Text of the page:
• Underwear, with extra socks that dry quickly;
  • swimwear;
  • slippers and
  • Glasses and/or hats/covers against the sun.

Personal Hygiene

  • Bath and face towels, preferably made of microfiber or similar material, as they dry quickly and take up little space;
  • Moist wipes, which are a practical alternative if you are unable to take a shower;
  • Soap;
  • Shampoo/conditioner;
  • Deodorant;
  • Sunscreen and insect repellent, which must be reapplied periodically;
  • Brush, toothpaste and floss;
  • Absorbents;
  • Razor blades and foam/gel/cream;
  • Nail clippers;
  • Toilet paper;


  • Stove and gas cylinder, suitable for camping or
  • Spirit bowl and fuel alcohol/gel, which you can improvise with any fire-resistant, bendable metal you own;
  • Matchbox or lighter;
  • Pot, mug and portable cutlery, which if metallic you can use to cook/warm food and eat (but plastic ones are lighter);
  • Cups;
  • Pots and/or pans, preferably Teflon (more practical);
  • Cooking cutlery and paraphernalia; as a can opener, corkscrew, coffee strainer, etc.;
  • Detergent/soap, sponge, rags and garbage bags and
  • Containers, thermal bags or cooler, if you have the means to transport them.

Hydration And Nutrition

  • Water, canteens/bottles/squeezers/streamers and drinking devices and/or tablets;
  • Freeze-dried foods, which are dehydrated and highly nutritious, suitable for times of dietary restrictions;
  • Semi-prepared foods such as instant noodles;
  • Canned foods such as beans;
  • Ready-made foods such as cereal bars, biscuits, nuts and dried fruits;
  • Fruits and vegetables that do not need cooking and
  • Imperishable foods in general.

First Aid

  • surgical gloves;
  • Gases, bandages, bandages and/or dressings of varying shapes and sizes;
  • cotton swabs;
  • Tape and/or micropore tape;
  • Scissors;
  • Clamp;
  • Line and needle;
  • Heat-resistant blanket — which also serves as an emergency tent;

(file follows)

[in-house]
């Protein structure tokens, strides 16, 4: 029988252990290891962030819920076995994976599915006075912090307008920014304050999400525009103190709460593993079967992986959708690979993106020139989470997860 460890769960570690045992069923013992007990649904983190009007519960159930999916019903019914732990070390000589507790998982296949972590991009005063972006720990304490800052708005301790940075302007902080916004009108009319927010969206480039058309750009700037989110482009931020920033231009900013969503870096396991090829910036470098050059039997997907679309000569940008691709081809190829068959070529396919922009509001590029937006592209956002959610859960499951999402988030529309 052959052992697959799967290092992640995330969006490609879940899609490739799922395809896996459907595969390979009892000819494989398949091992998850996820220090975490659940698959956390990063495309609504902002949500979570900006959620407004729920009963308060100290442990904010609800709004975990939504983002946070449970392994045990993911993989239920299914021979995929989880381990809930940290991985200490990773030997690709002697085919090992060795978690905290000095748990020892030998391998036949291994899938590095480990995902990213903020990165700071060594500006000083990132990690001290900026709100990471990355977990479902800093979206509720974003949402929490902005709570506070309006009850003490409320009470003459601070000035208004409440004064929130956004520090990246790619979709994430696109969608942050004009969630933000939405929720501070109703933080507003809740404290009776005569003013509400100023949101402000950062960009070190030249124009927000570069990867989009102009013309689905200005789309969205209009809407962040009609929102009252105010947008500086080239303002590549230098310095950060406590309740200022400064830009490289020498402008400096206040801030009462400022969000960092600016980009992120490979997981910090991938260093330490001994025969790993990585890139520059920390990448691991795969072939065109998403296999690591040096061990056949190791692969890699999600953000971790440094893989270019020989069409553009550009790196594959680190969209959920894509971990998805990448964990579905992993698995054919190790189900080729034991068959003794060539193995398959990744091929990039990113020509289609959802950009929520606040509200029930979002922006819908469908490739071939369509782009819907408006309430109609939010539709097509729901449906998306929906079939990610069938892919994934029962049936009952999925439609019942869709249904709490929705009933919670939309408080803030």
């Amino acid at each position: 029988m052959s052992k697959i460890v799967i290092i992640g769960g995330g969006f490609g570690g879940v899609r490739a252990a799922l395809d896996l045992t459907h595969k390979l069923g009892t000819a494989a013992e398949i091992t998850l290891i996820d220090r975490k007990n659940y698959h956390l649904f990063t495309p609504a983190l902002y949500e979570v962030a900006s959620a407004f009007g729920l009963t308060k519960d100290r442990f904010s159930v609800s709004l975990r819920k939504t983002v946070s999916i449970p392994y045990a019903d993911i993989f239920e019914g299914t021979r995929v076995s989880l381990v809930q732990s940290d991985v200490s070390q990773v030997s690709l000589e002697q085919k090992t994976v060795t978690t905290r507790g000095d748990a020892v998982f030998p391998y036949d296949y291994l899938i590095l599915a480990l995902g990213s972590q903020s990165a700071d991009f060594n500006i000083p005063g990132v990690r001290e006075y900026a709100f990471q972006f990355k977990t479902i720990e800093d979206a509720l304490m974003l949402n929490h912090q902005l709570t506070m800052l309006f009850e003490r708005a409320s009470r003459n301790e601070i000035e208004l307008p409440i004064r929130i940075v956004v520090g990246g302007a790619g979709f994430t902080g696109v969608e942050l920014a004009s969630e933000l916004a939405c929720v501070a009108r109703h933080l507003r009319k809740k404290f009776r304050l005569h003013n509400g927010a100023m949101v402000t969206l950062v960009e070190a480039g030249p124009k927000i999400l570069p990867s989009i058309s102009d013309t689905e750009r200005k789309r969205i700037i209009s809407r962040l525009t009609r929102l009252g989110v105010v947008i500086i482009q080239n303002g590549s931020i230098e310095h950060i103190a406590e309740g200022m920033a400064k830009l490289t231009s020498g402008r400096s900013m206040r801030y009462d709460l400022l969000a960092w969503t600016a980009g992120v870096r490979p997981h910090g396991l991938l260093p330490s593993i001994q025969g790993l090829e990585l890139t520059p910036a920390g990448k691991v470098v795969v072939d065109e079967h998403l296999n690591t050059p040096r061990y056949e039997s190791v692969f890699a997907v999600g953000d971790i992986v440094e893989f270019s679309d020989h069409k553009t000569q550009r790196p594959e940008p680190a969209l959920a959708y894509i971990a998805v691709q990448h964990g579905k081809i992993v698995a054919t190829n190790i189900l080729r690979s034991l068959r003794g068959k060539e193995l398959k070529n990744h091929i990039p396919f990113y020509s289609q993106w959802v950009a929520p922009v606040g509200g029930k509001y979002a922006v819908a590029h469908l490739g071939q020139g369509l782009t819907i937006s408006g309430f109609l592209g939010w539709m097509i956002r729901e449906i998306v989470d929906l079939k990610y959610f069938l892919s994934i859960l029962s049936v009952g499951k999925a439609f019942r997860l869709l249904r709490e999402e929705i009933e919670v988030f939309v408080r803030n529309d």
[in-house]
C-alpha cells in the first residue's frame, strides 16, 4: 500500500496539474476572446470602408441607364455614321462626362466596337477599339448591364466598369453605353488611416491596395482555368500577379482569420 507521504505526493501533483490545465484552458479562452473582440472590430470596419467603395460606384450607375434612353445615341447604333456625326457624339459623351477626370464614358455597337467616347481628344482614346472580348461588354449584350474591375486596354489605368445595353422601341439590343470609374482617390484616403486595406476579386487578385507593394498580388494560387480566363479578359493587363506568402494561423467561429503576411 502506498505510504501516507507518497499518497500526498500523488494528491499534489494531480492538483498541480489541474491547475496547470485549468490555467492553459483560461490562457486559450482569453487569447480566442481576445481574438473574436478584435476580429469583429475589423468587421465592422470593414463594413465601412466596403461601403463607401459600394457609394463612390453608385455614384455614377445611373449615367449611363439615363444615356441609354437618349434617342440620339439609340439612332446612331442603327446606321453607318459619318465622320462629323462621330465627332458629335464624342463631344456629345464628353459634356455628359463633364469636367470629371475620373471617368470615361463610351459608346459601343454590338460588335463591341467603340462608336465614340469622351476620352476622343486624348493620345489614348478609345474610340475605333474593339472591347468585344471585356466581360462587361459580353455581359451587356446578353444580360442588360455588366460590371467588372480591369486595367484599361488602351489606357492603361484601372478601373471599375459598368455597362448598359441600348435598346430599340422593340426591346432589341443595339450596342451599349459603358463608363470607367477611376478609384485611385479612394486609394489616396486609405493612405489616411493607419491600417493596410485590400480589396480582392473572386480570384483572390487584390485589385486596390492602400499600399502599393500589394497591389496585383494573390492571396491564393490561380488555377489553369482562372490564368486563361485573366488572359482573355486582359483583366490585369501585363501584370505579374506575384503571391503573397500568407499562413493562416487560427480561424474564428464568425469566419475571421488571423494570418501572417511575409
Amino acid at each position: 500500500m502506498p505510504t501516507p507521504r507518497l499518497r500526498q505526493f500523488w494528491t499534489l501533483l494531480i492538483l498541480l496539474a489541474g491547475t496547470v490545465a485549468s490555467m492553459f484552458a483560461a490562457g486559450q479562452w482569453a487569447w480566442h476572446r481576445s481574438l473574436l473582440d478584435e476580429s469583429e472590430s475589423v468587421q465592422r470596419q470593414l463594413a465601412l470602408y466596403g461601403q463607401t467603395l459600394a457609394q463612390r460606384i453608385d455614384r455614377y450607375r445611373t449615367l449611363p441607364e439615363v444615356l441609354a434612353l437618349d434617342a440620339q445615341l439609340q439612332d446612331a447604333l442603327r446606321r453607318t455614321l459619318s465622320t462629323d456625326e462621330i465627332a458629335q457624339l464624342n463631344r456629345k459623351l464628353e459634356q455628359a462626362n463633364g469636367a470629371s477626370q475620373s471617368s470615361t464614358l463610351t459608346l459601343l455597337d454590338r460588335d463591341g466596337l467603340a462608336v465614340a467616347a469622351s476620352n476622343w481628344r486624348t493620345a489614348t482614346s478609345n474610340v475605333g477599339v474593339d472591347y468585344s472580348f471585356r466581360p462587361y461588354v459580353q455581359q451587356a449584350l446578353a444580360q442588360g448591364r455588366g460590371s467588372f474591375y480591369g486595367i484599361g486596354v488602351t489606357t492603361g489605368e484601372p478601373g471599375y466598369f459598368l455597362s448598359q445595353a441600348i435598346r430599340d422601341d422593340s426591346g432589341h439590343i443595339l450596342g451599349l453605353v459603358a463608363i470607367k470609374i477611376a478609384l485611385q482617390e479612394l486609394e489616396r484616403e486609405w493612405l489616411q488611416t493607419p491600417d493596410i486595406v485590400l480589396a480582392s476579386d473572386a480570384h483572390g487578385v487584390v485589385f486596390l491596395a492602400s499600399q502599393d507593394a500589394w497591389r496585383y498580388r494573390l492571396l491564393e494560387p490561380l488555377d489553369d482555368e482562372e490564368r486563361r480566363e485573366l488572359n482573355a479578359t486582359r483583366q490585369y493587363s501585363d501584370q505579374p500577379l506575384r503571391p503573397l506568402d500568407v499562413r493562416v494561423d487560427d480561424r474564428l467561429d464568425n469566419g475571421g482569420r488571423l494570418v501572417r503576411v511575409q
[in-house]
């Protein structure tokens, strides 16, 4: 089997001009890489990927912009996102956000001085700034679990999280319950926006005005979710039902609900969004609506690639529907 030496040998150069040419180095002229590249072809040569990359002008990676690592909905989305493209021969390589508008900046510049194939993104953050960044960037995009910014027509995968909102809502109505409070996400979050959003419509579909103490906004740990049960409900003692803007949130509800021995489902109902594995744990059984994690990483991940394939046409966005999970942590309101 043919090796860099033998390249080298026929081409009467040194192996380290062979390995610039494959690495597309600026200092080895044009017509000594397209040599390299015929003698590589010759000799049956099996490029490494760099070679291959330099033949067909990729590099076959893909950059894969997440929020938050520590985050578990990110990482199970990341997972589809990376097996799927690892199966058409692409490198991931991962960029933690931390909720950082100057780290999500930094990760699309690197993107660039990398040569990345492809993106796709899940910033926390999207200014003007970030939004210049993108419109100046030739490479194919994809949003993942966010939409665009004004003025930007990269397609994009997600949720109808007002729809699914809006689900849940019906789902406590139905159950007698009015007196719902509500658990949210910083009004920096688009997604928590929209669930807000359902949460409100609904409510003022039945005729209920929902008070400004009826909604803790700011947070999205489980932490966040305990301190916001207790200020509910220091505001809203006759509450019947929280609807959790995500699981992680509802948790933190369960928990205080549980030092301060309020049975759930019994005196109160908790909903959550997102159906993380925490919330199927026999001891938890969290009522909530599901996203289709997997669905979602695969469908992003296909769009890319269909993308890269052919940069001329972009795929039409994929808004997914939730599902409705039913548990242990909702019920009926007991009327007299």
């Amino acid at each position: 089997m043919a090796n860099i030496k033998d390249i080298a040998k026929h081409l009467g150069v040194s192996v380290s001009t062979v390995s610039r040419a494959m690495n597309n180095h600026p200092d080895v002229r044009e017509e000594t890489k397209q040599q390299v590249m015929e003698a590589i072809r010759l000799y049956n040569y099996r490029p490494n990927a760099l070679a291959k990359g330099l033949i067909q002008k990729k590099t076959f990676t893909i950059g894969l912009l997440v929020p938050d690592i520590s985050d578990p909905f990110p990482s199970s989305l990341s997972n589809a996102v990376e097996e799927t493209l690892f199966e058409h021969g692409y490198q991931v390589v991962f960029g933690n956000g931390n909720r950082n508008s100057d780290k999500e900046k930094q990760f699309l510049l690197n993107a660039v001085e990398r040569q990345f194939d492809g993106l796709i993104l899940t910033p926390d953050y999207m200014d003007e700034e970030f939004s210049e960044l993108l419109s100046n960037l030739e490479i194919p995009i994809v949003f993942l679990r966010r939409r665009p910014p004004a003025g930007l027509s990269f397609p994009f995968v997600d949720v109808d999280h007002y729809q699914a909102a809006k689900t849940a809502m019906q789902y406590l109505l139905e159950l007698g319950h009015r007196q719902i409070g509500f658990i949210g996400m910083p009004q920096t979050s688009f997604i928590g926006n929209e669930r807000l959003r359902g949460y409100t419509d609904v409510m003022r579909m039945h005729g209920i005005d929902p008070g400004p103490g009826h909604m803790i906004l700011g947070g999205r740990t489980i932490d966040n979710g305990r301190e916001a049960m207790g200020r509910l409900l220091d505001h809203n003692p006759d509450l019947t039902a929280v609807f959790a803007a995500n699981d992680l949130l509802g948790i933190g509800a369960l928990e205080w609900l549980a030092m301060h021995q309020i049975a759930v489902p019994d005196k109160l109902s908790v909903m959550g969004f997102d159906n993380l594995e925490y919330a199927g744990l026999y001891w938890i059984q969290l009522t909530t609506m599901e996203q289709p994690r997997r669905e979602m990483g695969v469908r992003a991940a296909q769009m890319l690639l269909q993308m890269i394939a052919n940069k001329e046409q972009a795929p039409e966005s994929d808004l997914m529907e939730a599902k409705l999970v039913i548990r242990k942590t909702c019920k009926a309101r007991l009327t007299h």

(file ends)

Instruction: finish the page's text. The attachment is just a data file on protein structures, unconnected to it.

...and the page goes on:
• Thermometer;
  • Saline or topical antiseptics;
  • Over-the-counter medications, such as antipyretics, antihistamines, anti-inflammatory drugs, muscle relaxants — remember that self-medication is a dangerous practice, so consult a doctor before including these items in your kit;
  • Medicines for personal use;
  • Ointments for diaper rash and burns and
  • Isotonic and hydroelectrolytic powder replenishers for emergency hydration.


  • Waterproof bags, if you intend to get wet, to waterproof your material, or
  • Resistant plastic bags (better transparent, for easy identification of the material) and rubber alloy/hose, widely used by the military;
  • Flint and fire starters, to keep warm in emergencies;
  • Flashlight and spare batteries/batteries (prefer to rechargeable), so as not to get too tight in the pitch;
  • Insulating tape or Silver Tape and sisal or other types of string, for various types of repair, improvisation and workarounds;
  • Newspaper or black canvas, which are alternatives for shelter, insulation and heating;
  • Multi-purpose knife, which replaces a series of items in this entire list;
  • GPS or compass and topographic charts, to get your bearings and help set up the tent in the best direction;
  • Whistle, to call for help;
  • Carabiners and ropes, for makeshift shelters or stretchers;
  • Cell phone, for emergency situations, such as bites from venomous animals and
  • Knife or machete, in case of dense vegetation.

Camping is a challenging hobby for anyone, great for breaking out of the rut, and soothing for the soul. With this complete checklist, all you have to do is plan correctly, and enjoy the best of the experience to live incredible stories. Have a good time!

The Savvy Explorer